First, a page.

GOP THINKS ACA IS A-OK? LOL…. Two weeks ago, House Majority Leader Eric Cantor (R-Va.) was asked about his party’s plan to end Medicare, and replace it with a system that looks like the Affordable Care Act. Cantor rejected the “similarities.”
As it turns out, this week, House Speaker John Boehner (R-Ohio) told ABC’s Jonathan Karl the exact opposite.
KARL: Now Paul Ryan’s budget, which you voted for, which all but a handful of your members voted for, it ends Medicare as we know it.
BOEHNER: Now that’s Democrat talk.
KARL: Okay, what does it do then?
BOEHNER: I wanted to call it somethin’ else, because that’s what it is. It transforms Medicare into a plan that’s very similar to the President’s own healthcare bill.
The Speaker generally doesn’t care about policy details, but he really should have thought this one through a little more. Republicans, he says, want to “transform” Medicare, which in and of itself is a bad idea, since Americans tend to like Medicare as it is. But don’t worry, Boehner says, because the new “Medicare” will simply look like the Affordable Care Act.
But Boehner hates the Affordable Care Act; all Republicans do. It’s simply assumed in GOP circles that the health care reform law is quite literally the worst policy development in generations, if not in the history of the country.
The question then becomes: if congressional Republicans consider the ACA a communist/Nazi scheme to end American freedom, execute the elderly, and destroy civilization, why, exactly, do they think it’s a good idea to turn Medicare into the ACA? Indeed, didn’t Boehner’s caucus just vote, more than once, to repeal the entirety of the health reform law? If so, why model the new “Medicare” system after the same law they detest?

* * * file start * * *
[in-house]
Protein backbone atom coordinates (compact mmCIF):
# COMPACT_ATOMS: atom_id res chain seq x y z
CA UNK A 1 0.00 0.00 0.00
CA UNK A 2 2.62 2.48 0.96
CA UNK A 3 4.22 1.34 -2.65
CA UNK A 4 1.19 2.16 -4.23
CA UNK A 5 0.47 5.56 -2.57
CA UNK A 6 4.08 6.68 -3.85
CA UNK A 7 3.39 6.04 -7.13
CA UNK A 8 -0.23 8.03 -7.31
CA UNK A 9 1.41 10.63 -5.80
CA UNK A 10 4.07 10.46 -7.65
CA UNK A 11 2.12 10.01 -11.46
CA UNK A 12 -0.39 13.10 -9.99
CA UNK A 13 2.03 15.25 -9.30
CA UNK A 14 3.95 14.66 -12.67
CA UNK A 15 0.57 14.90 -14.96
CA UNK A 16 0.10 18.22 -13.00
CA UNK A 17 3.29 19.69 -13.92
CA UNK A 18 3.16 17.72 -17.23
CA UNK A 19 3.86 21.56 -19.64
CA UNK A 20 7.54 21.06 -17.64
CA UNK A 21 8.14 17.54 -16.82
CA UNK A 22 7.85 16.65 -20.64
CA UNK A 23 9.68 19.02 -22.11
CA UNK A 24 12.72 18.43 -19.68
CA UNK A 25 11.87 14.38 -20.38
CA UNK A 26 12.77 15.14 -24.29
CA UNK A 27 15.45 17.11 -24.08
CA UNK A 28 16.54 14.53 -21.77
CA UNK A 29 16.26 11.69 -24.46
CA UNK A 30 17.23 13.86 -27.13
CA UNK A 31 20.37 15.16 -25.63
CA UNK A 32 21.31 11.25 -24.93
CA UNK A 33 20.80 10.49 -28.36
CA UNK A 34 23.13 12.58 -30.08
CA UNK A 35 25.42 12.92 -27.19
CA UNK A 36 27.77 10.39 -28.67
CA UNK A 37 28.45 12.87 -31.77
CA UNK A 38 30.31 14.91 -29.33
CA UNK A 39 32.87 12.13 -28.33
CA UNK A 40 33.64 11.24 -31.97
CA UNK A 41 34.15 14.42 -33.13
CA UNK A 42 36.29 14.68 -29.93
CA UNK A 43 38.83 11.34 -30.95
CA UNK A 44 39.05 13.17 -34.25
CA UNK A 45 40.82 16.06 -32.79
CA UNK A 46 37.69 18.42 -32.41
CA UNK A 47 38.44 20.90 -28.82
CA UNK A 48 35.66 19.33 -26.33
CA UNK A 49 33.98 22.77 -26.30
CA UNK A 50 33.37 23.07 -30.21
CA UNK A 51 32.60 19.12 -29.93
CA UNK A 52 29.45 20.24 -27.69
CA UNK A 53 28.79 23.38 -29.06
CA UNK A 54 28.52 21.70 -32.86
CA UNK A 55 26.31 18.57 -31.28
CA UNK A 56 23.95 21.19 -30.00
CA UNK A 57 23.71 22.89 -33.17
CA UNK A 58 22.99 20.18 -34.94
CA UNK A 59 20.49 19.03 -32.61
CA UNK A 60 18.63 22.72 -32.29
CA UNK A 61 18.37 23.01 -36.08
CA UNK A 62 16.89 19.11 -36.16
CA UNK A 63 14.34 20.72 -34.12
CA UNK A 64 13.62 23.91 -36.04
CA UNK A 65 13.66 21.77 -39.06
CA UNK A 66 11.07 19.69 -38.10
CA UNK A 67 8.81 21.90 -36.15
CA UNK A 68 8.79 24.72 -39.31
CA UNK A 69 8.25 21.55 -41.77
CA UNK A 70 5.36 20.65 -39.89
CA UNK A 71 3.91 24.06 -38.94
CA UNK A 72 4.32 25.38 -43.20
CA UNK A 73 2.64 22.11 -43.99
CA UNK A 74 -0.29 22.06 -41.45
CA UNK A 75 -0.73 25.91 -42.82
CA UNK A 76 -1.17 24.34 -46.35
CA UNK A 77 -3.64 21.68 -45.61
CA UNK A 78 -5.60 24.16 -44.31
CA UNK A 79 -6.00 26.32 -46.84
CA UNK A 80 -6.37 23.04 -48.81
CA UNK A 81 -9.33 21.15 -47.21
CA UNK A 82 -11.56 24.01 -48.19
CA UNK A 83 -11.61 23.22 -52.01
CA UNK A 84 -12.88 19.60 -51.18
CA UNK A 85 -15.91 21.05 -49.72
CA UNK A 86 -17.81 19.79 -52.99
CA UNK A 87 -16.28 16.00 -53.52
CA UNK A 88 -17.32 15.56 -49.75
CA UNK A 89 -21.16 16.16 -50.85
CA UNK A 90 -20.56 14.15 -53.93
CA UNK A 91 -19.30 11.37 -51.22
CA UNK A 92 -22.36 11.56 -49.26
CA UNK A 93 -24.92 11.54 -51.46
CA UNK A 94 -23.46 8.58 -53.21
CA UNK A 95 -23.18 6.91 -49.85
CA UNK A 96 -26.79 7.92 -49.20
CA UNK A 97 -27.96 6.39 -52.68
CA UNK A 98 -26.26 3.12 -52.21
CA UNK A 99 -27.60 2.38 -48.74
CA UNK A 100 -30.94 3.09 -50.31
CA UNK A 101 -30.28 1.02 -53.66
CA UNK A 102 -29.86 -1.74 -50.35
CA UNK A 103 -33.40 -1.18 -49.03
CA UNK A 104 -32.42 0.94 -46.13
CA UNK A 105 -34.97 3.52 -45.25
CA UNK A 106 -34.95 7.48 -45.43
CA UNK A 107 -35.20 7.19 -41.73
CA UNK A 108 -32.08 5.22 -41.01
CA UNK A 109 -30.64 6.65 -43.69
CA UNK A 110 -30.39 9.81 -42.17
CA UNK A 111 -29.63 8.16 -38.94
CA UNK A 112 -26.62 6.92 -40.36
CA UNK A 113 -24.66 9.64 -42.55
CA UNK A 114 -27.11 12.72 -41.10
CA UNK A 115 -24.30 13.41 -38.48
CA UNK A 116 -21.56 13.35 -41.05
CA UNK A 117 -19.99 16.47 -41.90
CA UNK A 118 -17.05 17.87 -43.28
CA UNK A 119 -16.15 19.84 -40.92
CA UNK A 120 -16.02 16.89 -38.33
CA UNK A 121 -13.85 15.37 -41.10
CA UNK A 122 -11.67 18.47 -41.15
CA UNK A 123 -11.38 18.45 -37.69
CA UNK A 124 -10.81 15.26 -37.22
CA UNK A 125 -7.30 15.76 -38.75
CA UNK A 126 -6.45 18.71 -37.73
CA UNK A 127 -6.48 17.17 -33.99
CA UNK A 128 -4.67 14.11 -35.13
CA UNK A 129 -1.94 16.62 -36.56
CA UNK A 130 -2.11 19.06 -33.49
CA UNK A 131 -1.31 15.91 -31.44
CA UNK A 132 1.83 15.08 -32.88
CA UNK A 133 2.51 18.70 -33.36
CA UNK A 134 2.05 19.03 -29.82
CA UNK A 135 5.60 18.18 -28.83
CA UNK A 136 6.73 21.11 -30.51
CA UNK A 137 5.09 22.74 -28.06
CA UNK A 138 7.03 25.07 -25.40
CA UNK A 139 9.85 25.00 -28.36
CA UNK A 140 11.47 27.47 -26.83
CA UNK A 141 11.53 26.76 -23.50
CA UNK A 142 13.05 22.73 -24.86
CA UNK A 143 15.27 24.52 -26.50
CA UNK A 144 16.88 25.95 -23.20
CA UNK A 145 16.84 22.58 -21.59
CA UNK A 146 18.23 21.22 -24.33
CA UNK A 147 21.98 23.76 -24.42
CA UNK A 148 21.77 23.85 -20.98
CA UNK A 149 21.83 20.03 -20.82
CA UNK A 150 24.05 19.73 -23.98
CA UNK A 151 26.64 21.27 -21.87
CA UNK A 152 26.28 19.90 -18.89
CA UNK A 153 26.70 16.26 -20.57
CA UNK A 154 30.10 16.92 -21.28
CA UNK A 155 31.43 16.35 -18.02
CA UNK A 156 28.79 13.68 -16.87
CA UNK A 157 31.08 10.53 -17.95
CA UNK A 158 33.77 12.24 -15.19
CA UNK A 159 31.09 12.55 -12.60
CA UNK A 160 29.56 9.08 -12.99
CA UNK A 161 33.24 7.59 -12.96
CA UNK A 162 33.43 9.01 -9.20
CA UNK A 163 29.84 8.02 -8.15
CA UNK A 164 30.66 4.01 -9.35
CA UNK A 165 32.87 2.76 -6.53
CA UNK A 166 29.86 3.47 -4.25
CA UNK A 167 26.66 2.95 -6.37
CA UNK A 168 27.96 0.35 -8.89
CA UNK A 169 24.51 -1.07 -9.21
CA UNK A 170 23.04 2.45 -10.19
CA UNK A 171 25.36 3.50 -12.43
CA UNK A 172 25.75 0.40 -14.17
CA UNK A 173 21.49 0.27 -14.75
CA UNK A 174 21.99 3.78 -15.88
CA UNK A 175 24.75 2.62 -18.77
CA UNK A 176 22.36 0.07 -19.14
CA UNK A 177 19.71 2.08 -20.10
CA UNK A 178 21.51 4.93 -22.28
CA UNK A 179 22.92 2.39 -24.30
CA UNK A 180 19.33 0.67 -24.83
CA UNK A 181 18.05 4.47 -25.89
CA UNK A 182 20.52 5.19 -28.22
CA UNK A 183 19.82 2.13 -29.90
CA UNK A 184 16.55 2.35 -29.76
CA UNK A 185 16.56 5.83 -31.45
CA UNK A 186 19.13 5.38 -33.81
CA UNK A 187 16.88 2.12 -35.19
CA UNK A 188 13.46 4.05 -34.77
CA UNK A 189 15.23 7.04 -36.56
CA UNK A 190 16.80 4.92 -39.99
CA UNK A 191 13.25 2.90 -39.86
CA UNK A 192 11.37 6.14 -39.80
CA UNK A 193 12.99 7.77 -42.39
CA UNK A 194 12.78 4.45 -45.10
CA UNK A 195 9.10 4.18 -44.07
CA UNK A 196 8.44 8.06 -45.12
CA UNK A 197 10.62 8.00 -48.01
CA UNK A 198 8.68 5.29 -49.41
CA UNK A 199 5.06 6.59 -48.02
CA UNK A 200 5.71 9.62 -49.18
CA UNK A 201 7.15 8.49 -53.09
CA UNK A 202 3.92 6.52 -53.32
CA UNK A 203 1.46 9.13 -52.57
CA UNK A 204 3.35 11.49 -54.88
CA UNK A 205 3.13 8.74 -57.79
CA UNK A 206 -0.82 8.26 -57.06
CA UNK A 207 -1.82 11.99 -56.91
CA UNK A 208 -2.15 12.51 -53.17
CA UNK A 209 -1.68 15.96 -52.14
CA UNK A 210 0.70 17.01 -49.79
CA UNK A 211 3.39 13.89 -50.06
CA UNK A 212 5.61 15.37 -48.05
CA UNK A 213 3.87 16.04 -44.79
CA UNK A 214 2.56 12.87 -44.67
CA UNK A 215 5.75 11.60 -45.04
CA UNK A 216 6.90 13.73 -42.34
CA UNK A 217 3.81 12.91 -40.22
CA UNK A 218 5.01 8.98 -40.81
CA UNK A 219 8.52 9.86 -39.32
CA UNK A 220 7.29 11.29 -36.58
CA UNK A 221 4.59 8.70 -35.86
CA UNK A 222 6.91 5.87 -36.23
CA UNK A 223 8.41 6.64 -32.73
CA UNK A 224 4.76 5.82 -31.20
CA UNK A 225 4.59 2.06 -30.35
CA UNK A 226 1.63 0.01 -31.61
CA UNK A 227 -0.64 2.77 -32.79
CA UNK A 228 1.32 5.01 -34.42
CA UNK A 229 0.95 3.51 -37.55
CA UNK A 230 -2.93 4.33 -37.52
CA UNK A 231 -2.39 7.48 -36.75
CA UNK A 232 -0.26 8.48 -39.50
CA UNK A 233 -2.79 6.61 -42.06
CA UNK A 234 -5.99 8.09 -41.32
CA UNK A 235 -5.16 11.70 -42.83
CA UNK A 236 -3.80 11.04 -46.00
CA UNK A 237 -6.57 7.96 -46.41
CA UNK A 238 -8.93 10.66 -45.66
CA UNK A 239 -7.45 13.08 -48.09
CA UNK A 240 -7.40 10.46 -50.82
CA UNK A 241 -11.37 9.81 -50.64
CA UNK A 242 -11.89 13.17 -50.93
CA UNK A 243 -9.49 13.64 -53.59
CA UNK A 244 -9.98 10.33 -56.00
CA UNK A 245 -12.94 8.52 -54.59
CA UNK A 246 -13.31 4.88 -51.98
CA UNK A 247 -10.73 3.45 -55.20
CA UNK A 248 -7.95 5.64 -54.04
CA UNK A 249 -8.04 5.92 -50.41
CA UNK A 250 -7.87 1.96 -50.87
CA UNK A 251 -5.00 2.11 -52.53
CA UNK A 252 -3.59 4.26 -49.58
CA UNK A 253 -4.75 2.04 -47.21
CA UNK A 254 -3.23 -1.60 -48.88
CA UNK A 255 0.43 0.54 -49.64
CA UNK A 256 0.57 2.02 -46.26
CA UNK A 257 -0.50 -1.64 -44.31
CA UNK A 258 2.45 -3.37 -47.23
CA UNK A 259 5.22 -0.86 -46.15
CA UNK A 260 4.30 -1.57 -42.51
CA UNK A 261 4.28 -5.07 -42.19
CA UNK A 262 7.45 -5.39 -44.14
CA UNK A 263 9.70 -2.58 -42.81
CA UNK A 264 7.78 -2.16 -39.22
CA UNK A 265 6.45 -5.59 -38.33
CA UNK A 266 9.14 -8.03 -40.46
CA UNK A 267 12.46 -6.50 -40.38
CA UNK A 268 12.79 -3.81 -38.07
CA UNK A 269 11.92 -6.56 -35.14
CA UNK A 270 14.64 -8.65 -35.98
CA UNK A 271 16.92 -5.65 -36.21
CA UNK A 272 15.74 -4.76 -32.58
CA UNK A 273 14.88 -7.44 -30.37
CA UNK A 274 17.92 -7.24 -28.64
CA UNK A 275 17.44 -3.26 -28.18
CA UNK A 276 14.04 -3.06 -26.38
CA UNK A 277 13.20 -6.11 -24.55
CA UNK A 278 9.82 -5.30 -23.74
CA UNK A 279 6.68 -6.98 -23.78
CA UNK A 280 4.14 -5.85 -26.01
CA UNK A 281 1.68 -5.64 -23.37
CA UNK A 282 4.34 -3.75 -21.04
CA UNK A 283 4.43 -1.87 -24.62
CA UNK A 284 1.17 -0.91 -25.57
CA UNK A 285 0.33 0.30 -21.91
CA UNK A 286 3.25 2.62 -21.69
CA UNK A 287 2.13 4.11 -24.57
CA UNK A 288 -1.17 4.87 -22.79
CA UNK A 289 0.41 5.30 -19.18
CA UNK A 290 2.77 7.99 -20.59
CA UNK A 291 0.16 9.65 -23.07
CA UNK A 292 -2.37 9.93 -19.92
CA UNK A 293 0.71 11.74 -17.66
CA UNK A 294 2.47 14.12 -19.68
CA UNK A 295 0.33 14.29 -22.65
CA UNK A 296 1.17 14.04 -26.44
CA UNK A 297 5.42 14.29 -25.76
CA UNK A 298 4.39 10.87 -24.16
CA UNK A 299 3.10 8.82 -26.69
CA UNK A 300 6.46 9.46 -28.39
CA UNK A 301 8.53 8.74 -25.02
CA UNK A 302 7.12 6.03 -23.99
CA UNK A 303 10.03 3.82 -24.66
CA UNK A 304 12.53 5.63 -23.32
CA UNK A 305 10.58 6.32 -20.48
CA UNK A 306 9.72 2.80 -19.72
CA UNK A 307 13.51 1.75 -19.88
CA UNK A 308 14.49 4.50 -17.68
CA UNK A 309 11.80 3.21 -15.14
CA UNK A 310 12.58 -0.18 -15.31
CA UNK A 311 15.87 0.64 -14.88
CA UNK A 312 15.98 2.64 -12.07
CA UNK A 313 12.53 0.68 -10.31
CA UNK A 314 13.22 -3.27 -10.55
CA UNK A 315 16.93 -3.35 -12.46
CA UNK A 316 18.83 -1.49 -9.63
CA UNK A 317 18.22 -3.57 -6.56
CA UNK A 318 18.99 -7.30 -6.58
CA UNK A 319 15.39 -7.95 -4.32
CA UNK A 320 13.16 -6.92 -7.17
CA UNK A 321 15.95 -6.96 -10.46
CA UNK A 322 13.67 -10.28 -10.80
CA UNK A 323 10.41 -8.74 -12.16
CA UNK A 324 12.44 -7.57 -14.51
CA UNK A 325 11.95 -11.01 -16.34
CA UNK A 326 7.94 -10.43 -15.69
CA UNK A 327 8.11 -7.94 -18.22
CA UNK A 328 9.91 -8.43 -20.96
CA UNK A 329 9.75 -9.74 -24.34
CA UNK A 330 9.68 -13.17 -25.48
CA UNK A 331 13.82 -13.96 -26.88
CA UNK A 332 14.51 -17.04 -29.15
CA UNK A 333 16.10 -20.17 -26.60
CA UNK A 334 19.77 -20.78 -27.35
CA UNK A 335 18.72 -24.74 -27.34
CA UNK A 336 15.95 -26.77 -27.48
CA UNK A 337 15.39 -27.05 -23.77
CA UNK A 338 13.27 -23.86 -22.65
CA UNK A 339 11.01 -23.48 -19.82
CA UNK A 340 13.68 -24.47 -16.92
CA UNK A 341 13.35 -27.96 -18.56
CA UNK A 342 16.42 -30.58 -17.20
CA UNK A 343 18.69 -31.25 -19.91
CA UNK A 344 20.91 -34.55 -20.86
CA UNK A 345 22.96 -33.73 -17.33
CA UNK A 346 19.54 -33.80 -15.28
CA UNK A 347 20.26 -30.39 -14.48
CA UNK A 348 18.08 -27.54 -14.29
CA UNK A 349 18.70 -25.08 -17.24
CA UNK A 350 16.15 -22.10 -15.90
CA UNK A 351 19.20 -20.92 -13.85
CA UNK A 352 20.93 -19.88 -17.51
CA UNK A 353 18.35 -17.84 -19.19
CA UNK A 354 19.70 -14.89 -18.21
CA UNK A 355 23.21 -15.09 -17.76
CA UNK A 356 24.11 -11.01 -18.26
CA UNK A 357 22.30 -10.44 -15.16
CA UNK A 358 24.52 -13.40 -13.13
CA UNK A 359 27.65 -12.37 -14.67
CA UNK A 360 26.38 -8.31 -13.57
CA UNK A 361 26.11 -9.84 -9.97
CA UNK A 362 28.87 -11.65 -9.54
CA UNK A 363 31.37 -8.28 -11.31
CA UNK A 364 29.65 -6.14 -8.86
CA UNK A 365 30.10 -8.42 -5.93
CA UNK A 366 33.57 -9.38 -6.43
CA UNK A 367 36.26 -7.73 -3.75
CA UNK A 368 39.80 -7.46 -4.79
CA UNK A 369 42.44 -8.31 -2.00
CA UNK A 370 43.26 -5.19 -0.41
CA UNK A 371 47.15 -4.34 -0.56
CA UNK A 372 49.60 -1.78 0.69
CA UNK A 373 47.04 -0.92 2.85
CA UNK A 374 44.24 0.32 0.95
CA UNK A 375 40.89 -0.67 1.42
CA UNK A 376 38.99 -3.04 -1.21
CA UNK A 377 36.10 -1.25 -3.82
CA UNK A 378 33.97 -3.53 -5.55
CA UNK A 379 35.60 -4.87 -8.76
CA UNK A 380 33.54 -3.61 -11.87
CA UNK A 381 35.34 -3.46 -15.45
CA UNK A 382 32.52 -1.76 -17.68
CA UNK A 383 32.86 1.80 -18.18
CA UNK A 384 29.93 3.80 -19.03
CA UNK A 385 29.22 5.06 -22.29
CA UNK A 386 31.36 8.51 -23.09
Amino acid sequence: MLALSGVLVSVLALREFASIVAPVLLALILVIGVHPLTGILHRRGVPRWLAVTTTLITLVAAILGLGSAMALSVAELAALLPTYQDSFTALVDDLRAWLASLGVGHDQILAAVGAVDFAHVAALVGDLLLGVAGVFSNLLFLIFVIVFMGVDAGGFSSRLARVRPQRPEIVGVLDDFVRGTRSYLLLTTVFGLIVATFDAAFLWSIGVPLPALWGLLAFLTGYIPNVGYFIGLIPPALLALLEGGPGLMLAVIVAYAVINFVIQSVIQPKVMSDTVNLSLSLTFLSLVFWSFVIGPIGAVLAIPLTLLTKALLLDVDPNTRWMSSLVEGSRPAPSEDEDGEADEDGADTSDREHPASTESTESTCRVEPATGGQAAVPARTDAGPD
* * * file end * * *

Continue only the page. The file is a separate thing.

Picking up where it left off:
Now, I know what some of you are thinking. “Oh yeah, smart guy?” you’re saying. “If you like the ACA, why are you so apoplectic about the Republicans’ plans for Medicare? After all, they’d be practically the same.”
Nice try, but this doesn’t work. The whole point of Medicare was to provide a guaranteed benefit for seniors — who tend to have more health problems and whose care tends to cost more — in large part because private insurers didn’t want to cover them. The Republican plan wants to eliminate the guaranteed benefit and hand the elderly a voucher that won’t be enough to cover escalating costs. Worse, the new “Medicare,” gutted under the auspices of deficit reduction, will actually make coverage more expensive, not less, adding to the burdens on seniors and their families.
Ezra had a good item touching on this earlier: “The bottom line … is that the Ryan plan does far less and expects far more — at least if it’s presuming to save money by doing anything but shifting costs — while the Affordable Care Act does far more and assumes far less.”